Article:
Alphabet’s A.I. Frenzy Hits The Startup Scene: CapitalG unit leads $100 million Investment

Alphabet, Google’s parent company, is investing heavily in artificial intelligence and the current upsurge of generative A.I. These investments are not limited to their products but also extend into startup businesses.

CapitalG, Alphabet’s venture capital division at an advanced stage, has revealed to CNBC that it conducted a $100 million funding in AlphaSense, a corporate data provider. This investment values the company at $1.8 billion and pits it against competitors like FactSet and Bloomberg, who offer similar data for forming business plans or making investments.

Tuesday’s funding round results from months of heightened expectations regarding generative A.I., especially OpenAI’s ChatGPT and other text-generators based on large language models (LLMs), to provide insightful and imaginative responses to inquiries. In February, Google unveiled a conversation system called Bard which will be incorporated into its dominant search engine and other services.

Jack Kokko, the CEO of AlphaSense, announced that they are developing a feature for their product that will summarize financial documents quickly and accurately for customers, allowing them to extract key points easily. A.I. software has struggled in the past with summarization, but thanks to advancements in LLMs (language models), this task has become much more feasible.

Kokko established AlphaSense in 2011. Most recently, a flat financing round was held following a $225 million investment in June which Goldman Sachs and Viking Global Investors headed. This round has caused the valuation to double since the 2021 financing, which these same investors also led.

A.I. that generates content was not discussed in the previous two rounds because the term had not yet become widely used. Last year, a press release was issued which revealed the potential of this technology.

AlphaSense says:

” Powered by AI and natural language processing to “extract relevant insights from an extensive universe of public and private content.”

This year, the tech funding sector has experienced a decline along with public company valuations and an inability to launch IPOs. However, Generative A.I. has been a positive development in current market circumstances and has even become quite popular in some areas.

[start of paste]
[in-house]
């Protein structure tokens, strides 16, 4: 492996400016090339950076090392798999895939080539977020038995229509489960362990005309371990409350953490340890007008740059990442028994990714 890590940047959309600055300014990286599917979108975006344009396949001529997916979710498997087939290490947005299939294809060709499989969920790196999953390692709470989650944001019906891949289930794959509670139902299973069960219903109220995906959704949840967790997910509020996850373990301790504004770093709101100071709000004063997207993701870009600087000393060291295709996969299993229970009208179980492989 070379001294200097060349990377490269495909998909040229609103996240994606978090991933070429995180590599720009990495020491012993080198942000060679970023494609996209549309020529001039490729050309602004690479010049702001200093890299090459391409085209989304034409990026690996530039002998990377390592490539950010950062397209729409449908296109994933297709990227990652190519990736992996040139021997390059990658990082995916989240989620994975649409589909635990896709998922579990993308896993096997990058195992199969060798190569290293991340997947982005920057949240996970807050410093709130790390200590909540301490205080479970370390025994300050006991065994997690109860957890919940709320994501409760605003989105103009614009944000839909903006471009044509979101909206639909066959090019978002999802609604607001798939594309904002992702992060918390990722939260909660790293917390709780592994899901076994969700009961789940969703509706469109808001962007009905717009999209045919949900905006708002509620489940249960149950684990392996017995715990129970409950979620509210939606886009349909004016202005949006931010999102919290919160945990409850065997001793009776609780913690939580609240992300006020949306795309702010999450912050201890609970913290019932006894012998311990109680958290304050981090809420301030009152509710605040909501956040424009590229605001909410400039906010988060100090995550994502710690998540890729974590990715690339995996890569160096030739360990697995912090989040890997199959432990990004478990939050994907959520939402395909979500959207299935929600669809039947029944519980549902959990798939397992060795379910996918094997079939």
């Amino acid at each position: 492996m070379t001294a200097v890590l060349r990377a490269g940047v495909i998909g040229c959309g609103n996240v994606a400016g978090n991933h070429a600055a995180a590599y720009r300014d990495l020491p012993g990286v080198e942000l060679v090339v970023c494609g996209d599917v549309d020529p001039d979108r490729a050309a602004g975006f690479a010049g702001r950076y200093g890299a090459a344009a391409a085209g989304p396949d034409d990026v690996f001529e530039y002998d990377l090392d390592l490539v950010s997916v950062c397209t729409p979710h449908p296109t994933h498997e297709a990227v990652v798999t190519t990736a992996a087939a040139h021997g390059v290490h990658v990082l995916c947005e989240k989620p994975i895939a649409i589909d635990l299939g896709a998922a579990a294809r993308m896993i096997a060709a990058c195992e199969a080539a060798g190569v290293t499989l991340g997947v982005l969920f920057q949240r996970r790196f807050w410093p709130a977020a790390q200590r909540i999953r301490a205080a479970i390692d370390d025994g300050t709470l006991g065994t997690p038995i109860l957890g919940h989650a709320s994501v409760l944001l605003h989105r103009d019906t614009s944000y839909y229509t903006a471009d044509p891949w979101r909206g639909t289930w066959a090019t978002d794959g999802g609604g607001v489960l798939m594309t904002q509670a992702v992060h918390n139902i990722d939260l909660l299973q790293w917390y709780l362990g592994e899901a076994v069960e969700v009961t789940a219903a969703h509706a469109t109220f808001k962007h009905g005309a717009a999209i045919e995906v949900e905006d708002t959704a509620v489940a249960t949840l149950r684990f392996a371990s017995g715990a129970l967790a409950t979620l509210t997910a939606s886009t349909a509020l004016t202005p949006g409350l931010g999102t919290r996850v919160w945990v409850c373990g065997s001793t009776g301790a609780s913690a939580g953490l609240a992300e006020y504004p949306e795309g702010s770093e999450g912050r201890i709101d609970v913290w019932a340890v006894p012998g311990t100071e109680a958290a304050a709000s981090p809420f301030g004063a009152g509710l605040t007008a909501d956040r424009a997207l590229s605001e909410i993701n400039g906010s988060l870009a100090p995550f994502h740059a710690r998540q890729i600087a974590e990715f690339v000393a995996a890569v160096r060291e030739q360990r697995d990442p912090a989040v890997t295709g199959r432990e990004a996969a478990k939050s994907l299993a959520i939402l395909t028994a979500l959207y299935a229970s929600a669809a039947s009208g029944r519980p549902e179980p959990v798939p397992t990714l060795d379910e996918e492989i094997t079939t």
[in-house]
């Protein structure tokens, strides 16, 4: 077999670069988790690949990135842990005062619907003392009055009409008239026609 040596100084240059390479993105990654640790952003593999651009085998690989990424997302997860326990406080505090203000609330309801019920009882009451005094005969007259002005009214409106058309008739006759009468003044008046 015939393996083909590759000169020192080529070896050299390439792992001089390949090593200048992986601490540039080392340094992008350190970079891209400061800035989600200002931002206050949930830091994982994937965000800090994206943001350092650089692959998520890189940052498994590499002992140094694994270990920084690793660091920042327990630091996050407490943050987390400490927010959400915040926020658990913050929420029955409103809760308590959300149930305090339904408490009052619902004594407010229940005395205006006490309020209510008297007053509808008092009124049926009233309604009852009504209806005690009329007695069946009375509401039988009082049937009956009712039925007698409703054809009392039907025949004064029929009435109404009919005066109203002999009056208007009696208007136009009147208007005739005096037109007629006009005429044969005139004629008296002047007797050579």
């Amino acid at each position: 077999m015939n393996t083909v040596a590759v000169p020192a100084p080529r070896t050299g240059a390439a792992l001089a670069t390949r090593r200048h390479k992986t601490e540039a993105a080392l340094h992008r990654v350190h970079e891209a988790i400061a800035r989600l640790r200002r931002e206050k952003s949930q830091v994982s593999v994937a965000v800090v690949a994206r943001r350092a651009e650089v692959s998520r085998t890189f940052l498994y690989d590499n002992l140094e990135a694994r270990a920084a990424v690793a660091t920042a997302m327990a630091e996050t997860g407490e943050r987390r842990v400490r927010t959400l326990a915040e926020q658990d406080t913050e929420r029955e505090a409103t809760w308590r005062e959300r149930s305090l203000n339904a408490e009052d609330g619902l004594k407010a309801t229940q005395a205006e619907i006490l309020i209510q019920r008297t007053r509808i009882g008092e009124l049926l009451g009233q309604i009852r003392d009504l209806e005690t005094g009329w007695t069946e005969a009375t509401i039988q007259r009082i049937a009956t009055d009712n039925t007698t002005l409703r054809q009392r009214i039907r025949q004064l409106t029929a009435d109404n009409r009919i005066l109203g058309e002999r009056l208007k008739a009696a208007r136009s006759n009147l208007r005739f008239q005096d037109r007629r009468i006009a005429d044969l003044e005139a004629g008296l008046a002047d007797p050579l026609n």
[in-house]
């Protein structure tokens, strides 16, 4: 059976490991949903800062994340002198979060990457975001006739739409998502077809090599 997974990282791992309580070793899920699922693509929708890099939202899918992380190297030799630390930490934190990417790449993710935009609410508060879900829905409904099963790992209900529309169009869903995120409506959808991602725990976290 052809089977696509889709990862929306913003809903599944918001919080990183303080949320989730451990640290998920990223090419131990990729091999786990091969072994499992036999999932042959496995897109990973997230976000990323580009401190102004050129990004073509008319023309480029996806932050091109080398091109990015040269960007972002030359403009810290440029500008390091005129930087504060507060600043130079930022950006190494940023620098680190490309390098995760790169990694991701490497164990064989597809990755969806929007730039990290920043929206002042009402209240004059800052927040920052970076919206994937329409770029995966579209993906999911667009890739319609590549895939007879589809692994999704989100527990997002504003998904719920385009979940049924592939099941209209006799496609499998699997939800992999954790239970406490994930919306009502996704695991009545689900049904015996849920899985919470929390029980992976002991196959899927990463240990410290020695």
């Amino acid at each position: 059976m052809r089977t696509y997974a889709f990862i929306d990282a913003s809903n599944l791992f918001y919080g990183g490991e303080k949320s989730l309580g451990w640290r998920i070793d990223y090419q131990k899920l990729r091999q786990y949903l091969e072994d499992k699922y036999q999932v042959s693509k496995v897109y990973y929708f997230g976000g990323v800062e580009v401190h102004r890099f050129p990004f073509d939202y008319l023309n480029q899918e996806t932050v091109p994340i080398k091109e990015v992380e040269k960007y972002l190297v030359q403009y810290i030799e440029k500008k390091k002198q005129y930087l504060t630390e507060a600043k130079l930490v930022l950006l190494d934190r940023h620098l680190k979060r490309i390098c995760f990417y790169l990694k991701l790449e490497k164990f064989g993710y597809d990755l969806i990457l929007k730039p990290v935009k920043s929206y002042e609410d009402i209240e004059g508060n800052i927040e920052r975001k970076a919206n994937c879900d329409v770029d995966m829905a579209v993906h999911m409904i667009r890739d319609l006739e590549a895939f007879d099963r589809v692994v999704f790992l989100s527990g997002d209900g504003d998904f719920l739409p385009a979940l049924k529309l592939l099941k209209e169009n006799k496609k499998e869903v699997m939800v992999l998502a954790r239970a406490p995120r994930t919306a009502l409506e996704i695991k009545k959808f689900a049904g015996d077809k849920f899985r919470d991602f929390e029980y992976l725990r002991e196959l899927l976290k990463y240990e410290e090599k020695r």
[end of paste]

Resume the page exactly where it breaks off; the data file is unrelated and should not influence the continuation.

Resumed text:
In March, two former Google employees founded Character.AI, a 2-year-old pre-revenue startup that was given a $1 billion valuation by Andreessen Horowitz, who led the investment of $150 million.

Kokko declared that AlphaSense had already achieved more than $100 million in recurring revenue by 2022. The new funds will be used to hire additional sales personnel as the firm gears up for an IPO following economic stabilization. Additionally, the money will permit AlphaSense to utilize advances in A.I. to bolster its technology.

James Luo, a partner at CapitalG, noted that AlphaSense’s utilization of newer language models could make it more attractive to customers outside the traditional financial services sector. He suggested that salespeople may be especially interested in using the product if its interface was easier to navigate.

James Luo says:

“These are the people who are using Google Search to try to find every piece of information but they don’t have access to a lot of proprietary content,” Luo said of potential new users. “If you don’t work in that world, you need something that makes it a lot easier for you to understand that information.”

LLMs nowadays experience a problem known as “hallucination” in the jargon of A.I. scientists, meaning that the software tends to give wrong results.

Kokko revealed that AlphaSense is researching methods to construct accurate summaries with relevant document footnotes. While he declined to specify the specific language-learning models (LLMs) that AlphaSense plans to use, he said the company is evaluating almost all popular models available. Big tech companies like Alphabet and Meta and startups like OpenAI and Cohere have created LLMs.

As exemplified by the investment in AlphaSense, Alphabet’s A.I. frenzy highlights A.I.’s growing interest and potential in transforming various industries. While the rapid pace of A.I. development presents exciting opportunities, it also brings ethical and societal challenges that must be thoughtfully addressed. As we continue to witness Alphabet and other tech giants driving the A.I. revolution, it is essential to balance innovation and responsibility to ensure that A.I. technologies are developed and deployed to benefit society.

Source: CNBC

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